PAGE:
We started by taking a “spaghetti at the wall” approach by asking everyone at Azavea to contribute to a spreadsheet of names and a reason for their suggestion. From there, our team developed a short list, and met to discuss pros and cons of each option. Ultimately, “Temperate” met all of our criteria: available domain name, little competition in search results, and, most importantly, a nod to our team’s loftiest hope for the product: that Temperate would assist city adaptation planners in maintaining a temperate climate for our world.
Now that we had chosen a name, we needed to design the mark for our product. As noted earlier, we knew that our logo would frequently be viewed alongside others and we wanted to ensure that we would stand out without looking like a sore thumb.
We started by sketching out many possibilities, eventually finding ourselves more attracted to weather symbology than environmental symbols like leaves and trees.
Early on, the idea of including a mascot in our brand was attractive to our team. We knew that the in-app support of the ICLEI-USA team was Temperate’s distinctive edge. Creating a friendly face to identify our product could help in making this clearer.
A mascot logo had other benefits as well:
- It would help personalize the support experience
- People tend to more quickly notice even abstract “faces”
- Few other products in the climate space use a mascot
Logo sketches began to skew toward developing a personable mascot, when we came across the visual trick of combining a collie dog’s nose with a thermometer.
Known for their ability to herd large groups of sheep and cattle, Collies are brilliant dogs and companions. As Temperate would assist climate adaptation planners with wrangling large amounts of climate data and plan suggestions from other cities, we felt that we had hit on a perfect symbol.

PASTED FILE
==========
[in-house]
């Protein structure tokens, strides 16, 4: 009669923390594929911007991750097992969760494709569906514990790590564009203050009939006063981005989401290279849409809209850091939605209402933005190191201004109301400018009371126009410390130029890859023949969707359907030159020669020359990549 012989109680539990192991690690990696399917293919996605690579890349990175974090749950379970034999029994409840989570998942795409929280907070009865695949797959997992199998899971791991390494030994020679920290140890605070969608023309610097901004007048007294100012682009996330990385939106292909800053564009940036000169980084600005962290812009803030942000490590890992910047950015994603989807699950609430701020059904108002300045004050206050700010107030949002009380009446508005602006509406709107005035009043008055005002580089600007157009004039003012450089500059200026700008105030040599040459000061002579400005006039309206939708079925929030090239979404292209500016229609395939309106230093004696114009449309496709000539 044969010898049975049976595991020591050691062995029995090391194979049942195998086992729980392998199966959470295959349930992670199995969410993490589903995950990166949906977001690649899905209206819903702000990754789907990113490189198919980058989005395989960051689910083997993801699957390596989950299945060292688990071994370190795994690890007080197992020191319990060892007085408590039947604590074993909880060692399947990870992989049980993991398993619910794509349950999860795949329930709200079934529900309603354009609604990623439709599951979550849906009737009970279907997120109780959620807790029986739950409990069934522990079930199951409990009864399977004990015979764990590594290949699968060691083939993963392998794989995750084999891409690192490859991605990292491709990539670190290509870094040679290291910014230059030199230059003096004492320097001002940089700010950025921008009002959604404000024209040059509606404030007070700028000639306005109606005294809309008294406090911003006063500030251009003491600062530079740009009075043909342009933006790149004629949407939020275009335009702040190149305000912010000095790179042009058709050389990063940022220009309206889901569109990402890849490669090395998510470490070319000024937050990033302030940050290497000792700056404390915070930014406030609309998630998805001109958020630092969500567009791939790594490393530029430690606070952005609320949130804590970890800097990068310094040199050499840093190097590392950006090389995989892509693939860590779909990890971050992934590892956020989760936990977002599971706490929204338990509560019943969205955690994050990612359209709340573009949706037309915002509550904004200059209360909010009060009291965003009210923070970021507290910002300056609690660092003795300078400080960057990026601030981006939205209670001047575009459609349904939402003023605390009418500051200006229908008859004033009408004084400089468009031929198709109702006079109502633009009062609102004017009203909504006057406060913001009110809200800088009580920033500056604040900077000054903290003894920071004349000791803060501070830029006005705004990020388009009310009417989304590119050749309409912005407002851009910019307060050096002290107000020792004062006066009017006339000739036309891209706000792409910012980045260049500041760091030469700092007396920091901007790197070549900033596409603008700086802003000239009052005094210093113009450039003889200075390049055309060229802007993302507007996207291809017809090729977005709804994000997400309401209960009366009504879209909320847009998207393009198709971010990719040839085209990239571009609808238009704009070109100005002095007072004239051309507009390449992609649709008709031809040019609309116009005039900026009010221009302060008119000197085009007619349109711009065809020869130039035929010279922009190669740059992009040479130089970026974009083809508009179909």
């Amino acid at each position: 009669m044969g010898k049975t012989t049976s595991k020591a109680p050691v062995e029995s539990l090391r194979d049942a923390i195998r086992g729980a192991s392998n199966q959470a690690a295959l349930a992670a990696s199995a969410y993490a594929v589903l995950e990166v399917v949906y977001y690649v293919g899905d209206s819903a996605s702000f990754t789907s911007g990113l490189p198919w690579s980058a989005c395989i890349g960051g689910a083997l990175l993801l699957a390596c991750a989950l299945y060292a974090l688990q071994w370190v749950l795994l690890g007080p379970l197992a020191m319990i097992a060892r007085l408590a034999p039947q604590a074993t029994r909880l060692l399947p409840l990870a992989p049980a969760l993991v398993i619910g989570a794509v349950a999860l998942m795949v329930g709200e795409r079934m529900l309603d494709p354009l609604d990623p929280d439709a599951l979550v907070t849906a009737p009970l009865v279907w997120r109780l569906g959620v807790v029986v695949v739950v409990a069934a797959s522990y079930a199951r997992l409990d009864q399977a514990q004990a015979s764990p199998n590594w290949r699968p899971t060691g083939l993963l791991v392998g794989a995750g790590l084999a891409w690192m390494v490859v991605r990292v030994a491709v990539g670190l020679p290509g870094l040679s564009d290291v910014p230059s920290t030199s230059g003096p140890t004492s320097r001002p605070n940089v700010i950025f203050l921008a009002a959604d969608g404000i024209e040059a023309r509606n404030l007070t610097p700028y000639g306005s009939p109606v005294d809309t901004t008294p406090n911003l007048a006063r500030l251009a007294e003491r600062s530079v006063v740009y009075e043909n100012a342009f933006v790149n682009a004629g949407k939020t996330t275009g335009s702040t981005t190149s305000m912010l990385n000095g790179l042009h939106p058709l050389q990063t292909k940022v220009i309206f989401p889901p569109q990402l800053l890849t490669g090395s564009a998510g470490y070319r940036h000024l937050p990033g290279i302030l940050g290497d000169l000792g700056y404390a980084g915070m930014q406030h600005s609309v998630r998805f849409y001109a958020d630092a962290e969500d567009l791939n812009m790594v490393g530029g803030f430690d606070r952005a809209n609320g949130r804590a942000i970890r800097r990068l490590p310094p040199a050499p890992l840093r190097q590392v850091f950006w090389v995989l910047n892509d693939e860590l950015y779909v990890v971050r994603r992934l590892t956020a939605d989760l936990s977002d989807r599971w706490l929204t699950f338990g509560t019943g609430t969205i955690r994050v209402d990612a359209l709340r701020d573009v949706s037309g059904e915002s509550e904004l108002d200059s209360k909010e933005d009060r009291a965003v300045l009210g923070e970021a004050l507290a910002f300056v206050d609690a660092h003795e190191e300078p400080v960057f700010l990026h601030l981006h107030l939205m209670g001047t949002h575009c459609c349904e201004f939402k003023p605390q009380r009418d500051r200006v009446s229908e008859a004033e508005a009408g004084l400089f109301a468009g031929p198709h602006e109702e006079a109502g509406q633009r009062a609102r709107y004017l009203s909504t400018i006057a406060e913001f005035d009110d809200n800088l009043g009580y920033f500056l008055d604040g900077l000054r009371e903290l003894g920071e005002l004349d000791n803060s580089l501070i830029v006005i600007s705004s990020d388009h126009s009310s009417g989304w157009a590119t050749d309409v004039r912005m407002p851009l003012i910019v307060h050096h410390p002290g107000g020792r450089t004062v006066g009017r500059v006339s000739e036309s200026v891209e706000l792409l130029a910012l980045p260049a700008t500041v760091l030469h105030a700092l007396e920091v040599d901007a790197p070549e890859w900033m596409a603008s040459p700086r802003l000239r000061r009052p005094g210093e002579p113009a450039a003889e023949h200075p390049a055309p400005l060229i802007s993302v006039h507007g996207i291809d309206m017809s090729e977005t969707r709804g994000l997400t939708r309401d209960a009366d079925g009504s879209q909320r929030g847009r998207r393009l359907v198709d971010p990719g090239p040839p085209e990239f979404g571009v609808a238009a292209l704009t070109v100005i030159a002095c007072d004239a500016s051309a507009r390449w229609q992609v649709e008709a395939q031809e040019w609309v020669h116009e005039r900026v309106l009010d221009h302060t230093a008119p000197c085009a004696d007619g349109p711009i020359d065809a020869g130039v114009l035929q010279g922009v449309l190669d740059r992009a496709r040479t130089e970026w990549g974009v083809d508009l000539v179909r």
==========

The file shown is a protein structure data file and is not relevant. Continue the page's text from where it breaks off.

Once we had our mark and name, the rest of the branding process centered around supporting those decisions. The connection that we developed between the mascot and the product was meaningful, but relatively obscured from our users. The same went for our product, as our decision to go with a less literal name makes Temperate’s purpose less immediately obvious.
We developed an accompanying tagline that could carry the burden of explaining the purpose of our software and our mark:
We paired our new mascot (internally coined “Tempy”) with a humanist typeface with high legibility and a friendly, distinctive personality: Ideal Sans from Hoefler & Co. The tagline and UI for our application would use a typeface with similar qualities: National from the Klim Type Foundry. Finally, now that we had developed a logo that would stand out, we developed a color palette with classic greens and blues as primary colors to keep Temperate from feeling out-of-place:
Following in the footsteps of other successful branding efforts, we made efforts to ensure that the Temperate identity would stand out in a saturated industry, be unique enough to find organically in search results, and represent the positive goals of our product. Throughout the design process, our team let Temperate’s loftiest goal—solving climate change—guide our decision-making.